The new letters to the editor

As I read the letters to the editor in the Globe and Mail this morning I’m reminded of how social media has super-sized our ability to respond to what we see and hear in the media.  The letters are poignant and insightful and offer a variety of opinions regarding Richard Colvin, the diplomat who exposed the alleged Canadian torture of Afghanis and regarding Peter MacKay, Canada’s Federal Minister of Defense.

Before SM, only a handful of the public’s voice would be heard in response to the news of the day. Now, so many other smart points of view can be shared and further discussed. SM also offers the opportunity for the Globe and Mail, Canada’s Federal Government, Richard Colvin and anyone interested to check the content of what people are saying about this issue in Canada and around the world.

In this way we can all decide for ourselves which direction public opinion is flowing and if Colvin is righteous and/or if MacKay is right to attack the credibility of this whistleblower.

Will this apology make a difference?

FL-WA_GruppeSIGG CEO, Steve Wasik, is sorry. SIGG, which is, or was, a leading maker of reusable water bottles recently admitted that prior to August 2008 and contrary to what consumers believed, its popular bottles contained the chemical Bisphenol-A. BPA can leach into water and apparently poses health risks.

As most people know, SIGG was forced to admit that the company’s bottles in fact contained BPA. Prior to this admission, SIGG chose not to correct the misconception that its products were BPA-free.

Certainly the August letter from the CEO does well to show that SIGG’s intentions were noble as it voluntarily weaned off BPA liners while the FDA and scientific community continue to debate the chemical. Unfortunately, this initial admission appears far too self-serving and evasive. Or at least this is what consumers and media concluded during the backlash following this first letter from Wasik.

So, as much as it’s good that the CEO did a better job of apologizing in his second letter, it’s hard to believe that this late mea culpa matters much. SIGG profited nicely from consumers believing they were buying a BPA-free product.

This type of corporate profiteering, while bad at any time, looks worse given the public’s preference and demand for credibility, especially from companies that call themselves green. Additionally, SIGG should have known that the dialed-in, socially connected people who buy its products would make a lot of noise. Not that a good corporate citizen would want to take advantage of even the most unsophisticated shopper but you’d think that Wasik and his communications team know their customers better.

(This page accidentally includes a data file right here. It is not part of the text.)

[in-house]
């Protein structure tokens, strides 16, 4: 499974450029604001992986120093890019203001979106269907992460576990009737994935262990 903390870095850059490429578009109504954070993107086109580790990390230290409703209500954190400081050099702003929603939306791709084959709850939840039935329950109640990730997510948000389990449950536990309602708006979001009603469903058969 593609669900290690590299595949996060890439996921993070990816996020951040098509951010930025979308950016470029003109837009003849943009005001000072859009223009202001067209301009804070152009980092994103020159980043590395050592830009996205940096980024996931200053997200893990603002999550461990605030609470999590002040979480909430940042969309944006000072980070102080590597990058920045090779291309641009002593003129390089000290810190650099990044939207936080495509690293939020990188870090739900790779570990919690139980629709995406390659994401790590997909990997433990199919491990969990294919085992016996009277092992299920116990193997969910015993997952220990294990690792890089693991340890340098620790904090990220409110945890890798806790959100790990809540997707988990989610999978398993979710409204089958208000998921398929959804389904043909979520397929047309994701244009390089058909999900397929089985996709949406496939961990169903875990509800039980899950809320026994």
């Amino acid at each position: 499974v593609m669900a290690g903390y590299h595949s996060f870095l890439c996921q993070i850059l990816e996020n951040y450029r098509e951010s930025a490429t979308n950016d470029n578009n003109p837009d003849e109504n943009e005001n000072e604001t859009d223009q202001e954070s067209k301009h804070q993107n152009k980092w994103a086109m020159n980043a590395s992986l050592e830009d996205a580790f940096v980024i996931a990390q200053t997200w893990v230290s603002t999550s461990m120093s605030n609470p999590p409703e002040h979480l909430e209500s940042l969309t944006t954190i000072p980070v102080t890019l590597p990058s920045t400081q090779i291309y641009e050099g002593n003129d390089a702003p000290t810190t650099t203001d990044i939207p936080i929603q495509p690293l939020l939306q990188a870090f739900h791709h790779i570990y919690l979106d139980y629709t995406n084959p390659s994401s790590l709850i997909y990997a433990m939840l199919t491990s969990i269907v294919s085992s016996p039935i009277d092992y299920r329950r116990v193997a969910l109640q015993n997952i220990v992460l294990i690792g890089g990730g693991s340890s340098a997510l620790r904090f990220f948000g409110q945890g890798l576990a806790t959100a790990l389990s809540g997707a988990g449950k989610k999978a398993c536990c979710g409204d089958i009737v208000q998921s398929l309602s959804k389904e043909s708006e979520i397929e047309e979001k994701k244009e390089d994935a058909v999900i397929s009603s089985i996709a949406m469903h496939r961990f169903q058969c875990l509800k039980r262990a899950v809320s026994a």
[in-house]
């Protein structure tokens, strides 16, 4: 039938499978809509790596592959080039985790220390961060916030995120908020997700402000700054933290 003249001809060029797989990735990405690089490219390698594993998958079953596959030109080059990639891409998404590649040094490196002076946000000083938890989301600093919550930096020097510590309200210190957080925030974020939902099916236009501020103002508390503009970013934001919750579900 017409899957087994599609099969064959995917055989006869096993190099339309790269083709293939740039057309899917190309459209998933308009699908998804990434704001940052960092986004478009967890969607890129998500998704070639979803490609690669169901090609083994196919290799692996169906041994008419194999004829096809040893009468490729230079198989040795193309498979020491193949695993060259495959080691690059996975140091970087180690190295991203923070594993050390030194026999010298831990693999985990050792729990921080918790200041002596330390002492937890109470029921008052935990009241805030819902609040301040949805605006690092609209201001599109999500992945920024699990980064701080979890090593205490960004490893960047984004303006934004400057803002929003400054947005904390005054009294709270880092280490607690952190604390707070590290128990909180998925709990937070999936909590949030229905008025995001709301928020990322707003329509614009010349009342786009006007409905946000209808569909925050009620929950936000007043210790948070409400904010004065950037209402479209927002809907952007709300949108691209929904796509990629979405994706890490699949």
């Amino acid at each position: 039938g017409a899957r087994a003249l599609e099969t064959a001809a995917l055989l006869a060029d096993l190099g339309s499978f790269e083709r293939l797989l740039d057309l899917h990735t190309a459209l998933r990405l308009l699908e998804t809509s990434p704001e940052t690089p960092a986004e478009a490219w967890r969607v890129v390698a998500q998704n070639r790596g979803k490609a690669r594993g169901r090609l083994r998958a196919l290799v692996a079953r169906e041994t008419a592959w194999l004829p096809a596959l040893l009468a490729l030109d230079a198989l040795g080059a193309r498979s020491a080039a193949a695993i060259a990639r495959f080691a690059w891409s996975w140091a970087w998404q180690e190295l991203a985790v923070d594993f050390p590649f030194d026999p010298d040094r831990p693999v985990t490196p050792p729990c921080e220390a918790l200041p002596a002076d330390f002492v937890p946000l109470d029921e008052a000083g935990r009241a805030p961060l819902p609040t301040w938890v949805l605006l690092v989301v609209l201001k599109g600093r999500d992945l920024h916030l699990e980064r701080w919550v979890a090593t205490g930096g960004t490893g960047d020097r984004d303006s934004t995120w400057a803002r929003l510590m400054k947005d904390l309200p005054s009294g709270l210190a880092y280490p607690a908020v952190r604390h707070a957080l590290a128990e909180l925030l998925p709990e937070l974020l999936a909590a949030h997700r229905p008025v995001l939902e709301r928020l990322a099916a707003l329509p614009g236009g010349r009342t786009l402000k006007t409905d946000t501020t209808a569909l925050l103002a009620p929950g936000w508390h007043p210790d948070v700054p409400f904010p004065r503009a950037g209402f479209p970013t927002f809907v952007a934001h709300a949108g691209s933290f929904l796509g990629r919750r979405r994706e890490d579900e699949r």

Wasik’s first message, more or less, should have been, “I am sorry that we did not make our communications on the original SIGG liner more clear from the very beginning.” I know that this statement isn’t perfect but the company would have found itself in a better position with less damage to manage.

There are a few guiding principles when managing a crisis. One that stands out for me is to determine what will end the problem and work towards that solution. SIGG should have confessed (as much as its legal counsel would allow, I suppose), apologized, stated how it would fix the problem and prevent a repeat and then put its words into action.

Instead, this once green, reusable water bottle leader is now another example of how not to treat customers.

The Jon Stewart catharsis

 

John Stewart
Jon Stewart

Is comedian Jon Stewart of the Daily Show now the most important and influential journalist on the continent? His grilling of CNBC’s Jim Cramer revealed more about the financial disaster than any other real news outlet to date. He actually got Cramer to call ex-Treasury Secretary, Henry Paulson, a liar.  

If you watched The Daily Show yesterday (March 12) you saw a comedy show turn very serious as Stewart aired old video of Cramer bragging about how easy it is to manipulate the markets.  Stewart then proceeds to blame Cramer and CNBC for failing as journalists.  

Arguably CNBC isn’t the only news outlet struggling to make sense of things for us all.  Perhaps Stewart’s blunt revelations and Cramer’s confessions will lead to greater and better investigative work by real journalists at a time when it’s most needed.  I know we’re overwhelmed with bad news but if Paulson and the CEOs mentioned by Cramer are hiding facts about the current financial crisis, then the public needs to know.  

On another note, and wearing my PR hat,  I would not have agreed to Cramer appearing on The Daily Show. Jon Stewart is very, very smart, articulate and righteous.   He also has home-court advantage.  All the preparation in the world wouldn’t have helped Cramer.  Perhaps he was hoping to take the high road and admit his guilt with hopes of quickly putting past mistakes behind him – which isn’t a bad idea usually.

However in this case, I would have advised Cramer to at all costs avoid engaging Stewart in a live setting.  He looked exceptionally bad.